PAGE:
Phylogeographic studies of plants in China: Advances in the past and directions in the future

Authors

  • Jian-Quan LIU,

    Corresponding author
    1. ( Molecular Ecology Group, State Key Laboratory of Grassland Agro-Ecosystem, College of Life Science, Lanzhou University, Lanzhou 730000, China)
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  • Yong-Shuai SUN,

    1. ( Molecular Ecology Group, State Key Laboratory of Grassland Agro-Ecosystem, College of Life Science, Lanzhou University, Lanzhou 730000, China)
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  • Xue-Jun GE,

    1. ( Key Laboratory of Plant Resources Conservation and Sustainable Utilization, South China Botanical Garden, Chinese Academy of Sciences, Guangzhou 510650, China)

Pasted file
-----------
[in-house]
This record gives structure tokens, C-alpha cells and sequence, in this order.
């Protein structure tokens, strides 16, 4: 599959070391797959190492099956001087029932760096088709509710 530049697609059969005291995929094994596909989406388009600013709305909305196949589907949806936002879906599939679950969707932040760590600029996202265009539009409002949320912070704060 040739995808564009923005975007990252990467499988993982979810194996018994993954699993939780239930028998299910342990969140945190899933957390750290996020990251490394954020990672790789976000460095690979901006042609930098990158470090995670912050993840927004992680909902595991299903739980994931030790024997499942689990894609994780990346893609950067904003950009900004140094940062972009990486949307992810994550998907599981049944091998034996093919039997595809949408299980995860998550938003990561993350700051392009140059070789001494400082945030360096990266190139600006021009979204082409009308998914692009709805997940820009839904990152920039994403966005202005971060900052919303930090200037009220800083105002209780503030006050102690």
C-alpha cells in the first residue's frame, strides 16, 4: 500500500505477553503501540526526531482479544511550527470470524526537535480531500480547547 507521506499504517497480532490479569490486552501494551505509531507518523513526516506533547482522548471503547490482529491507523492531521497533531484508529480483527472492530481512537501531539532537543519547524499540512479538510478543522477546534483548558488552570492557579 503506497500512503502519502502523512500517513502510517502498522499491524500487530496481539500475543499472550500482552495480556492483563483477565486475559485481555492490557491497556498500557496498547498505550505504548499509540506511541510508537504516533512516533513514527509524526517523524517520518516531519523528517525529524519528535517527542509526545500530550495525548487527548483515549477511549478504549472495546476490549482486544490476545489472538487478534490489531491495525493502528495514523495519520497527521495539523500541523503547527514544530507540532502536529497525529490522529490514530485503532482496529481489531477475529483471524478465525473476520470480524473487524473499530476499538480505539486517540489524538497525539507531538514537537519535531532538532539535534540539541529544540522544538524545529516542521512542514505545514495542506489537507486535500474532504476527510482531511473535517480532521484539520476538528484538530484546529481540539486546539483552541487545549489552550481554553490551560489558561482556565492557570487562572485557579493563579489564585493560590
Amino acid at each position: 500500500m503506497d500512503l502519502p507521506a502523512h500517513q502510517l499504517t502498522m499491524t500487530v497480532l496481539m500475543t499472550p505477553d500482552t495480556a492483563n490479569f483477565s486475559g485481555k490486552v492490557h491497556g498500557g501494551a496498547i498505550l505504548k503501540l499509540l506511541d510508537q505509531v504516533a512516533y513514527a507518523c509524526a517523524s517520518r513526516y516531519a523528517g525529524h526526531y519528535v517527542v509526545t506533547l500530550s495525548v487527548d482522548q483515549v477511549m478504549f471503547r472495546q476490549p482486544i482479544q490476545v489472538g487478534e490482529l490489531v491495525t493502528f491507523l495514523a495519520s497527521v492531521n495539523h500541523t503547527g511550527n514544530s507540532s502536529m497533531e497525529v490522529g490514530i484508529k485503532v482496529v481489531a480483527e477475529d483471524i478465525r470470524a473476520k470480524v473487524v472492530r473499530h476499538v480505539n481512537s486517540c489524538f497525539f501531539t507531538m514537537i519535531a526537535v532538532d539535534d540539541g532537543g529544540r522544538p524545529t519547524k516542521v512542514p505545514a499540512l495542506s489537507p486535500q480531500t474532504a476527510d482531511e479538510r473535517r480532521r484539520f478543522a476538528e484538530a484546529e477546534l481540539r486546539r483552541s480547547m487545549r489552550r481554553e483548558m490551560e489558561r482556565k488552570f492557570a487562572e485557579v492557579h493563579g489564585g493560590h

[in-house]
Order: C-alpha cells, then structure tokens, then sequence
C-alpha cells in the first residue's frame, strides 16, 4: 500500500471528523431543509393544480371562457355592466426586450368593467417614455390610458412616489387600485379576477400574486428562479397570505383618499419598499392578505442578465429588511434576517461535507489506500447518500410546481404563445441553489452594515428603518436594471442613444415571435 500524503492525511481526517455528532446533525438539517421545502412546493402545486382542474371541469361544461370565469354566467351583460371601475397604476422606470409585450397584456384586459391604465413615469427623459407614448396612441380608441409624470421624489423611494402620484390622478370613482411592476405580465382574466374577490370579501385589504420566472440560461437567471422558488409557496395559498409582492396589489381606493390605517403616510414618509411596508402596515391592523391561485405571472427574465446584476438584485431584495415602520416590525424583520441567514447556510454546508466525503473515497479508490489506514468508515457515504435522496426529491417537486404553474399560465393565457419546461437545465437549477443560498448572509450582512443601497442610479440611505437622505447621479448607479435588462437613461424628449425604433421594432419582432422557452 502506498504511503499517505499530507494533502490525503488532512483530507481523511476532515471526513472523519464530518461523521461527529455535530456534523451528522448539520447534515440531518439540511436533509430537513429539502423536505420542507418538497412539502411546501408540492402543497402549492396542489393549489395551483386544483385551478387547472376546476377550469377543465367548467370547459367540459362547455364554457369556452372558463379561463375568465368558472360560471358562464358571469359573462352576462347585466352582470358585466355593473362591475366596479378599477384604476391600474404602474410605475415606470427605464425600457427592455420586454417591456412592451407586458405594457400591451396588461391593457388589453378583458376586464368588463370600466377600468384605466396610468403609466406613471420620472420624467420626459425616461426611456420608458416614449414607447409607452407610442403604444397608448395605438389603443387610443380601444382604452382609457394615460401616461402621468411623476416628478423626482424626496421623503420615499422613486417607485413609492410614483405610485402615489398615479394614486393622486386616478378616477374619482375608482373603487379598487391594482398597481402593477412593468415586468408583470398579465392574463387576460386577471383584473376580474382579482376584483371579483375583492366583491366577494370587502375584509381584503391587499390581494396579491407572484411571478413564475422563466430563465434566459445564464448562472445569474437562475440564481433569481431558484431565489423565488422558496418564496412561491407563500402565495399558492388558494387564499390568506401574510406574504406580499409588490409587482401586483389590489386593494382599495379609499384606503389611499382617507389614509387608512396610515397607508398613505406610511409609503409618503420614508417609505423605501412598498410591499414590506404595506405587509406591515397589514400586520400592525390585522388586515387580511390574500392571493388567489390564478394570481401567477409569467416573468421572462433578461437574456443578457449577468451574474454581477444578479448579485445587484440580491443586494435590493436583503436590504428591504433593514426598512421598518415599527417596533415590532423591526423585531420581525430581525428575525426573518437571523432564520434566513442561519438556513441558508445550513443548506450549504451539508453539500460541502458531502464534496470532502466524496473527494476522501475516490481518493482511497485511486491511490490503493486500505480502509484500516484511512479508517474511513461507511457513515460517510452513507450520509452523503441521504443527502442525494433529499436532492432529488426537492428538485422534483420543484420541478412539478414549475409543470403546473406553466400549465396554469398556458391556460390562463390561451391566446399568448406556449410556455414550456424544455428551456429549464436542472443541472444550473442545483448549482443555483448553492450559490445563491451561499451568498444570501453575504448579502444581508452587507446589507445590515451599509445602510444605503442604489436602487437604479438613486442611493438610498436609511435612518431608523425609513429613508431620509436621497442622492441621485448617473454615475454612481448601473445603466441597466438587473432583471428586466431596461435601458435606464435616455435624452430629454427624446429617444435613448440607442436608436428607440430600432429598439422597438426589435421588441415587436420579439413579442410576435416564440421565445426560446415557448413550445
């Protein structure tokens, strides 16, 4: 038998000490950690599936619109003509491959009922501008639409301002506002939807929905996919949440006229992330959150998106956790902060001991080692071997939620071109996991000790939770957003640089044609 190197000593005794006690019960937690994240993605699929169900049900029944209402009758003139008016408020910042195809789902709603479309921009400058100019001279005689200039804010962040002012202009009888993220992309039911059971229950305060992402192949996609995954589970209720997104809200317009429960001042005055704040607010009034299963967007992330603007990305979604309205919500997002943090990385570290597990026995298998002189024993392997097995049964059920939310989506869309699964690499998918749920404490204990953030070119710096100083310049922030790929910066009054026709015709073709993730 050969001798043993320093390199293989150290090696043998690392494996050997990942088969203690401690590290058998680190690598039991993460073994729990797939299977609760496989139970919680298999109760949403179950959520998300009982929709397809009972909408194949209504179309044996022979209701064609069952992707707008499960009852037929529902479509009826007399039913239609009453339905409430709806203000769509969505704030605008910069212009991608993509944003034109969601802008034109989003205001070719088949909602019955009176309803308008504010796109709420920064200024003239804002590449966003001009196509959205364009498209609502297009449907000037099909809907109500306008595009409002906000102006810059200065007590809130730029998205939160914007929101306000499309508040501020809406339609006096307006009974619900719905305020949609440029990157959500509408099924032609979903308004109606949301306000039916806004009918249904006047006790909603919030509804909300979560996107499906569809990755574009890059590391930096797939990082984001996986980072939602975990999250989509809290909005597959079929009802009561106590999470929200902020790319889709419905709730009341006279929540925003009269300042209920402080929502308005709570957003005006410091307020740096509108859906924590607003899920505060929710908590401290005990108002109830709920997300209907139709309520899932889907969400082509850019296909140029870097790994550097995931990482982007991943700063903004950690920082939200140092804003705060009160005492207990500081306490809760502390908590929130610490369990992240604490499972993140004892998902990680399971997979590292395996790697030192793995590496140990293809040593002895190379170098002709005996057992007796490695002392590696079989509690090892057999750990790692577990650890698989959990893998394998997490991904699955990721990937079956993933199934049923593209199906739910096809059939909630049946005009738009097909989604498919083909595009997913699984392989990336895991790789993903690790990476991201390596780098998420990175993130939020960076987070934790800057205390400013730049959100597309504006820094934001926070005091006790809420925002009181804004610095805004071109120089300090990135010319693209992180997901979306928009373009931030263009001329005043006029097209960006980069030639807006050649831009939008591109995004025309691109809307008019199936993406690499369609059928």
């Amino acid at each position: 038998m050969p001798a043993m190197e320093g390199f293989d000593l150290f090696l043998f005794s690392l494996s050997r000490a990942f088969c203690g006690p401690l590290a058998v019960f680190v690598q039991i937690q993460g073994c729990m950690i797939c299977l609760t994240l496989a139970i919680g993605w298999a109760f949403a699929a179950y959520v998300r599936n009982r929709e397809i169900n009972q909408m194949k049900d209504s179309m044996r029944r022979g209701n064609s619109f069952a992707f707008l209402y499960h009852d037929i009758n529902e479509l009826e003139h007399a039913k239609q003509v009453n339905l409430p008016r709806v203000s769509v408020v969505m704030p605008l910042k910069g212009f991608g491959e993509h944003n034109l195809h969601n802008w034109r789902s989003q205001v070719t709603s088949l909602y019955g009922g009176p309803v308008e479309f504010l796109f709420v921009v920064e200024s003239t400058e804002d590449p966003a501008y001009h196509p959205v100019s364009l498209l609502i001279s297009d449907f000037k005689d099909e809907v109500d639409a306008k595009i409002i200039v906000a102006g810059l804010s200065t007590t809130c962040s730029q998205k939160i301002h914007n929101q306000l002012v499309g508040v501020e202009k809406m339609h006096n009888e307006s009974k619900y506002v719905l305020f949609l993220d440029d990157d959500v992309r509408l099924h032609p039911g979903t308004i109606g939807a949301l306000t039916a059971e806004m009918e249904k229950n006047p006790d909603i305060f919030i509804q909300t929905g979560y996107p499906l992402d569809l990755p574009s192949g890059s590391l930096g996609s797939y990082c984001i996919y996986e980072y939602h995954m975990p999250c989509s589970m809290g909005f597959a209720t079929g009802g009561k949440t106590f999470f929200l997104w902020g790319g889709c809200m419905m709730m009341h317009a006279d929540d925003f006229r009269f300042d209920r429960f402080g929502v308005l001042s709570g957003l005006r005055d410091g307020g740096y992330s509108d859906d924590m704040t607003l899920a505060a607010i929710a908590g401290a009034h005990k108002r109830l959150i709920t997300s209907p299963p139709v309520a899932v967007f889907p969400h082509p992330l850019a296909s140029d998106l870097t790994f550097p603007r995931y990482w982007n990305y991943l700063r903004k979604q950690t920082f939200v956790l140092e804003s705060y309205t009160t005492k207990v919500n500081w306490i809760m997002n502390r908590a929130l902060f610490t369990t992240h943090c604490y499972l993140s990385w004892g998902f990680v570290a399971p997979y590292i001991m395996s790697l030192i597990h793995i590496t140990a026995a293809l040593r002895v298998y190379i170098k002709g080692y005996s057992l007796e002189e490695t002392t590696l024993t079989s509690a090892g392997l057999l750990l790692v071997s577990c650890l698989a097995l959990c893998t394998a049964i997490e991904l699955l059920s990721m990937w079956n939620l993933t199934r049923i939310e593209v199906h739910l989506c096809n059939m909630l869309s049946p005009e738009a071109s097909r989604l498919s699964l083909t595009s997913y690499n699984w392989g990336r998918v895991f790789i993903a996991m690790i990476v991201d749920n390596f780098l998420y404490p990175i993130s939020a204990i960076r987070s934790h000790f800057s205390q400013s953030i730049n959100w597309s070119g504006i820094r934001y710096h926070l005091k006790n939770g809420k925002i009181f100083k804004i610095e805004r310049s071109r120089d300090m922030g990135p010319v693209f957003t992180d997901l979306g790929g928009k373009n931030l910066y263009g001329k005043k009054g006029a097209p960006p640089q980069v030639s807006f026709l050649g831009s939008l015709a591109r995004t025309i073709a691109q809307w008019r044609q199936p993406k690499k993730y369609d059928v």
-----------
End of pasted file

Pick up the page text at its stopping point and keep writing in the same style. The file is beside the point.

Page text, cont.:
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  • Lian-Ming GAO,

    1. ( Key Laboratory of Biodiversity and Biogeography, Kunming Institute of Botany, Chinese Academy of Sciences, Kunming 650204, China)
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  • Ying-Xiong QIU

    1. ( Key Laboratory of Conservation Biology for Endangered Wildlife of the Ministry of Education, and College of Life Sciences, Zhejiang University, Hangzhou 310058, China)
    2. ( Laboratory of Systematic & Evolutionary Botany and Biodiversity, Institute of Plant Sciences, and Conservation Center for Gene Resources of Endangered Wildlife, Zhejiang University, Hangzhou 310058, China)
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 Author for correspondence. E-mail: liujq@nwipb.ac.cn/liujq@lzu.edu.cn. Tel.: 86-931-8914305. Fax: 86-931-8914288.

Abstract